In the 1936 London said goodbye to a famous icon when The Crystal Palace was completely destroyed by fire. Now a Chinese property developer has unveiled his plans to restore Crystal Palace to its Victorian glory.
The idea is to create a new attraction on the original site at a cost of half a billion pounds. Today the Mayor backed the project, but not all local residents are convinced. Our political correspondent Simon Harris reports.
The new building will be on the same scale as the huge structure of iron and glass designed by Joseph Paxton for the 1851 Great Exhibition in Hyde Park. It was the largest glass structure in the world before it was destroyed by fire in 1936.
It was later relocated to south-east London to the area which became known as Crystal Palace.
Ni Zhaoxing says he has a decade of experience of working with steel and glass and he is in talks with the government, the GLA and Bromley Council to get around "restrictions" on developing the park. Mr Ni says he will treat the palace "like an art work, like falling in love, like having a child."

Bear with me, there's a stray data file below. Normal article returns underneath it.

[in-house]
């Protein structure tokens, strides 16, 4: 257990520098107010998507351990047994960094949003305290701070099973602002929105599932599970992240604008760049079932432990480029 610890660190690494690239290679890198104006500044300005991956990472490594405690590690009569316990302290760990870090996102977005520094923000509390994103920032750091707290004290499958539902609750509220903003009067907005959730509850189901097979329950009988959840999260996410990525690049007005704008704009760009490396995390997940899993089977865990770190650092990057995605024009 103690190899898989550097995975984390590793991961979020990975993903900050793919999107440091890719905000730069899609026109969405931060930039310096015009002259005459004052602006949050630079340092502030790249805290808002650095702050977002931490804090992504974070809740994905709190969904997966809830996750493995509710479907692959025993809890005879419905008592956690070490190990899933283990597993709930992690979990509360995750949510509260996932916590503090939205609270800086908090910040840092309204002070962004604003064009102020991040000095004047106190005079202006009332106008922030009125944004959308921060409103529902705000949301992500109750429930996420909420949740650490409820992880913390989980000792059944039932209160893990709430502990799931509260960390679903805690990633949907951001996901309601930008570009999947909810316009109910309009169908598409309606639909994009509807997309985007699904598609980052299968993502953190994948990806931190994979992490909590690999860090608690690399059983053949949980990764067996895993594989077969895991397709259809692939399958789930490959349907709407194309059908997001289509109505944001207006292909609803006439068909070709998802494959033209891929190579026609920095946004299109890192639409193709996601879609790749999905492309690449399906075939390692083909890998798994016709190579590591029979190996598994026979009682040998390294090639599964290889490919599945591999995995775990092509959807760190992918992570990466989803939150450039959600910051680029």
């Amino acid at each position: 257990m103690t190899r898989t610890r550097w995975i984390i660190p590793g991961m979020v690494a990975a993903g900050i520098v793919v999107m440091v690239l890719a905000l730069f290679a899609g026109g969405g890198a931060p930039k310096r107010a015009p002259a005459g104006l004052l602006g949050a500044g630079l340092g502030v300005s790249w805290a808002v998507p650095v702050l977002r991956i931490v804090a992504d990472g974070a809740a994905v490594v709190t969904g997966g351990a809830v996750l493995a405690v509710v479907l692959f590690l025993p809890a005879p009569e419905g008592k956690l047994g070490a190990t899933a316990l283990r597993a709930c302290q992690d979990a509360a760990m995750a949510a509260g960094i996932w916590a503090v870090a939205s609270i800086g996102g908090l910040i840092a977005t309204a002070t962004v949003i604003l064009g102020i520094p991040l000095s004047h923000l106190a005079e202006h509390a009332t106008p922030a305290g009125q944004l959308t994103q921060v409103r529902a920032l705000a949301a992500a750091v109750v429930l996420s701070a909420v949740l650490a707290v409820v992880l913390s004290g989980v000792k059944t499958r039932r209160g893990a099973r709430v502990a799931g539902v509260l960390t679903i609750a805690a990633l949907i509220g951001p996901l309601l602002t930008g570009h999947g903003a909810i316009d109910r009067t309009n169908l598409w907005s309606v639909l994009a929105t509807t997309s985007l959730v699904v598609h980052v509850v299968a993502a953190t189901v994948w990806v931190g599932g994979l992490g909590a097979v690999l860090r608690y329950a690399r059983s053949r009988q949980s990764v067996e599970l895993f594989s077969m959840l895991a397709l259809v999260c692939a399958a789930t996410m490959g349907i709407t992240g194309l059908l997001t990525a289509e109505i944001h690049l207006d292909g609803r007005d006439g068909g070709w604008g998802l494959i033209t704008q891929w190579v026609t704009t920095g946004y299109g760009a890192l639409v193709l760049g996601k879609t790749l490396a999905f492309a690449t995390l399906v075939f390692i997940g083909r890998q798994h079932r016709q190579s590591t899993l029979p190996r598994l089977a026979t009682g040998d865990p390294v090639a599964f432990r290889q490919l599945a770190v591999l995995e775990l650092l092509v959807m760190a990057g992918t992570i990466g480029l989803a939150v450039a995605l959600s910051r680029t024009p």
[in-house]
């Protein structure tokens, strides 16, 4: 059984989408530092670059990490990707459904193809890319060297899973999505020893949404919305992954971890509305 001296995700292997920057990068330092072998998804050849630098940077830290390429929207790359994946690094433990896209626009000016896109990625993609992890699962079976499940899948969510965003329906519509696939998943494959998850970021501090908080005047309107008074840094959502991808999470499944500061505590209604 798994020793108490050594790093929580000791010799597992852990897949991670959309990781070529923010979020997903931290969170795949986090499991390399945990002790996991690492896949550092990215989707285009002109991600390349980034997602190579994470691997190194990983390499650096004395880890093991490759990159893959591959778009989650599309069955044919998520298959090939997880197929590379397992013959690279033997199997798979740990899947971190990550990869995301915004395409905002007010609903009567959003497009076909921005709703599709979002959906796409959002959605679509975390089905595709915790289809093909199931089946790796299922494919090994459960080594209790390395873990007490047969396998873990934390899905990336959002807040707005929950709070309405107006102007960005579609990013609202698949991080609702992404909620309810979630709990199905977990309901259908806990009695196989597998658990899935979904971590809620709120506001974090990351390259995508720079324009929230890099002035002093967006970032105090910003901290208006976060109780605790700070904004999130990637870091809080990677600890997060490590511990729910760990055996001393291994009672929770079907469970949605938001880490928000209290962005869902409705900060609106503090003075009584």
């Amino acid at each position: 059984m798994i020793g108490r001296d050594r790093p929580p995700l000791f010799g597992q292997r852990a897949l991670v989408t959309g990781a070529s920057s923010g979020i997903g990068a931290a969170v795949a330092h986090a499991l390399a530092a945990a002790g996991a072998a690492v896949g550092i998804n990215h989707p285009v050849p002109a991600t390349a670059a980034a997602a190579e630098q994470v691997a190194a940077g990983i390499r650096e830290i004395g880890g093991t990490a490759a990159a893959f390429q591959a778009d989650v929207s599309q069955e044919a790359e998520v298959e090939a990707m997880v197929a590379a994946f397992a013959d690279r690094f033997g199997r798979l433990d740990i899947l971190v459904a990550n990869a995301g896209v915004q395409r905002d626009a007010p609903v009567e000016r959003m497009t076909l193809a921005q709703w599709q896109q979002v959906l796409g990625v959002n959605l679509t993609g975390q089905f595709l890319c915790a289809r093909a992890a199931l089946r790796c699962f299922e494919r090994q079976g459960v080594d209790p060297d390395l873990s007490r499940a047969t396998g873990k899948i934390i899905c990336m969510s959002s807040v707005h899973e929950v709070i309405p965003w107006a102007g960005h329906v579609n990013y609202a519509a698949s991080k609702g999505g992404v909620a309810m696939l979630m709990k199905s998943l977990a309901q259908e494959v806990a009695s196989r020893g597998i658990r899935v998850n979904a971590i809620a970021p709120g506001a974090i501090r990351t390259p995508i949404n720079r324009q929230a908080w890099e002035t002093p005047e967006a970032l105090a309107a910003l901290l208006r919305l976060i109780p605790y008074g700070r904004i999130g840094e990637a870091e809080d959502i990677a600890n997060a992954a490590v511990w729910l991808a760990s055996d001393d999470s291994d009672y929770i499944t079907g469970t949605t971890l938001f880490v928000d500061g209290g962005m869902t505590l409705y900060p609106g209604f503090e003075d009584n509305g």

London's historic Crystal Palace looks set to be brought back to life under new plans to rebuild it as a modern-day cultural attraction. A Chinese investment firm wants to reconstruct it on the site of the original Victorian building in south-east London.
London Mayor Boris Johnson is set to announce new plans to regenerate Crystal Palace Park later on today.
Although specific details of the plans have not yet been released, the proposals include "major inward investment" to restore parts of the park to their former historical state.
The park, located in Bromley, is well-known for its Victorian dinosaur models, designed by Benjamin Waterhouse Hawkins.
Earlier this year, a Chinese developer reportedly put forward proposals to rebuild a historic palace which originally stood in the park but was destroyed by fire in 1936.